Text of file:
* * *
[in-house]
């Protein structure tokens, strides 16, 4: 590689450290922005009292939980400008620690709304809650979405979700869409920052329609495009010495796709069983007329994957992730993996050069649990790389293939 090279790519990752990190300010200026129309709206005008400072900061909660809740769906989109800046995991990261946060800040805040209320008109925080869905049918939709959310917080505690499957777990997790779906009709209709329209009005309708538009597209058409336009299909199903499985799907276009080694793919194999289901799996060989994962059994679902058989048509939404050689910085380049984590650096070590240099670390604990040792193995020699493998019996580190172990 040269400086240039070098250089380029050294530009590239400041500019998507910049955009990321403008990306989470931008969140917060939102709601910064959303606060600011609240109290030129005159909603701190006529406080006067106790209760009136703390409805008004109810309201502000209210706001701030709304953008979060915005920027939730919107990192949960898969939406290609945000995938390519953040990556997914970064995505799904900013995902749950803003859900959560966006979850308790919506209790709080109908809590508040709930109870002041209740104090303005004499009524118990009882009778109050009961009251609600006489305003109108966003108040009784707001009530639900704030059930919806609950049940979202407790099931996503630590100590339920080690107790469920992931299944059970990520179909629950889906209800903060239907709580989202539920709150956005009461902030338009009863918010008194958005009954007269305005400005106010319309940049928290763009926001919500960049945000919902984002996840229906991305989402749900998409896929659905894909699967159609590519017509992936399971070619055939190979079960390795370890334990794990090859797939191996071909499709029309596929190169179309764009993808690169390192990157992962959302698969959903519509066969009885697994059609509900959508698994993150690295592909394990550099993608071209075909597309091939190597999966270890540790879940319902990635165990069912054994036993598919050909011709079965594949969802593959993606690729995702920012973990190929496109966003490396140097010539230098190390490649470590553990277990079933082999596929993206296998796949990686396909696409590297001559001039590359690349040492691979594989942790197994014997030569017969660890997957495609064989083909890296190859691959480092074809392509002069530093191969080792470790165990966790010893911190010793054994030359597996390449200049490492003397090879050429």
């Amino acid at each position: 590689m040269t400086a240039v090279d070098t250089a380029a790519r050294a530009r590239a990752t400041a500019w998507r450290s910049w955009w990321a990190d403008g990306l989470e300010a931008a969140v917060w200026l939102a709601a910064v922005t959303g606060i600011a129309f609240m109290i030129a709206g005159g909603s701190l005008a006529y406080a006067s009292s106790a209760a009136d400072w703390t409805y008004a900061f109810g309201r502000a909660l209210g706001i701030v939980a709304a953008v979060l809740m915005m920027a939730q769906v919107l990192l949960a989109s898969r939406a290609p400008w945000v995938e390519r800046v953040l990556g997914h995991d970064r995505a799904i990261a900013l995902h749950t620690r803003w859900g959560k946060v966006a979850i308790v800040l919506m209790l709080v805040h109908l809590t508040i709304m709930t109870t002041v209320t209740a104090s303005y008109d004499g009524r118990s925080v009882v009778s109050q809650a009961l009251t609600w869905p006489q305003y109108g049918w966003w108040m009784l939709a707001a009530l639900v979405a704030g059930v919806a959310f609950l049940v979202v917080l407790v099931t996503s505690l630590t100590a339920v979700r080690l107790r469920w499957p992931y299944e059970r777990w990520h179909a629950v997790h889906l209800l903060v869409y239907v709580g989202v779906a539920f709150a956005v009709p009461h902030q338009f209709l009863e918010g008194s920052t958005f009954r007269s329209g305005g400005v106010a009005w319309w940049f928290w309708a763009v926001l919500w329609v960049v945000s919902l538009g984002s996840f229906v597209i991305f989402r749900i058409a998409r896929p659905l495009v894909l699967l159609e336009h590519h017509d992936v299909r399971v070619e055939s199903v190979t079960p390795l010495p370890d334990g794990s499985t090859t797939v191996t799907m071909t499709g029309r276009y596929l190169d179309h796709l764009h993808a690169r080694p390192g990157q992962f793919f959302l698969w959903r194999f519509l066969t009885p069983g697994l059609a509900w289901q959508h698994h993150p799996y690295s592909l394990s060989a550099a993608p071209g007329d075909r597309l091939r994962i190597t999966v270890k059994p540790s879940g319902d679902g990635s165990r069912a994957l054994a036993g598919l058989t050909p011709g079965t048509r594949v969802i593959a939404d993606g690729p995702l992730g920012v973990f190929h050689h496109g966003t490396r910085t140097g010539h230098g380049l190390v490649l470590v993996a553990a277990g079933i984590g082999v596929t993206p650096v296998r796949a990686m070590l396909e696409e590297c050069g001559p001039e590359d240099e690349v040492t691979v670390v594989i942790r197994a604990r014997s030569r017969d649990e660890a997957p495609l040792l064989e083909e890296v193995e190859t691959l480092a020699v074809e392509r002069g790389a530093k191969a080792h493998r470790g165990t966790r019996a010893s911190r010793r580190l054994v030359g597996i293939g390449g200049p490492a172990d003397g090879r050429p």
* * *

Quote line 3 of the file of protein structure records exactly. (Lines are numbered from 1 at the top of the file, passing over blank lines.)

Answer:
């Amino acid at each position: 590689m040269t400086a240039v090279d070098t250089a380029a790519r050294a530009r590239a990752t400041a500019w998507r450290s910049w955009w990321a990190d403008g990306l989470e300010a931008a969140v917060w200026l939102a709601a910064v922005t959303g606060i600011a129309f609240m109290i030129a709206g005159g909603s701190l005008a006529y406080a006067s009292s106790a209760a009136d400072w703390t409805y008004a900061f109810g309201r502000a909660l209210g706001i701030v939980a709304a953008v979060l809740m915005m920027a939730q769906v919107l990192l949960a989109s898969r939406a290609p400008w945000v995938e390519r800046v953040l990556g997914h995991d970064r995505a799904i990261a900013l995902h749950t620690r803003w859900g959560k946060v966006a979850i308790v800040l919506m209790l709080v805040h109908l809590t508040i709304m709930t109870t002041v209320t209740a104090s303005y008109d004499g009524r118990s925080v009882v009778s109050q809650a009961l009251t609600w869905p006489q305003y109108g049918w966003w108040m009784l939709a707001a009530l639900v979405a704030g059930v919806a959310f609950l049940v979202v917080l407790v099931t996503s505690l630590t100590a339920v979700r080690l107790r469920w499957p992931y299944e059970r777990w990520h179909a629950v997790h889906l209800l903060v869409y239907v709580g989202v779906a539920f709150a956005v009709p009461h902030q338009f209709l009863e918010g008194s920052t958005f009954r007269s329209g305005g400005v106010a009005w319309w940049f928290w309708a763009v926001l919500w329609v960049v945000s919902l538009g984002s996840f229906v597209i991305f989402r749900i058409a998409r896929p659905l495009v894909l699967l159609e336009h590519h017509d992936v299909r399971v070619e055939s199903v190979t079960p390795l010495p370890d334990g794990s499985t090859t797939v191996t799907m071909t499709g029309r276009y596929l190169d179309h796709l764009h993808a690169r080694p390192g990157q992962f793919f959302l698969w959903r194999f519509l066969t009885p069983g697994l059609a509900w289901q959508h698994h993150p799996y690295s592909l394990s060989a550099a993608p071209g007329d075909r597309l091939r994962i190597t999966v270890k059994p540790s879940g319902d679902g990635s165990r069912a994957l054994a036993g598919l058989t050909p011709g079965t048509r594949v969802i593959a939404d993606g690729p995702l992730g920012v973990f190929h050689h496109g966003t490396r910085t140097g010539h230098g380049l190390v490649l470590v993996a553990a277990g079933i984590g082999v596929t993206p650096v296998r796949a990686m070590l396909e696409e590297c050069g001559p001039e590359d240099e690349v040492t691979v670390v594989i942790r197994a604990r014997s030569r017969d649990e660890a997957p495609l040792l064989e083909e890296v193995e190859t691959l480092a020699v074809e392509r002069g790389a530093k191969a080792h493998r470790g165990t966790r019996a010893s911190r010793r580190l054994v030359g597996i293939g390449g200049p490492a172990d003397g090879r050429p």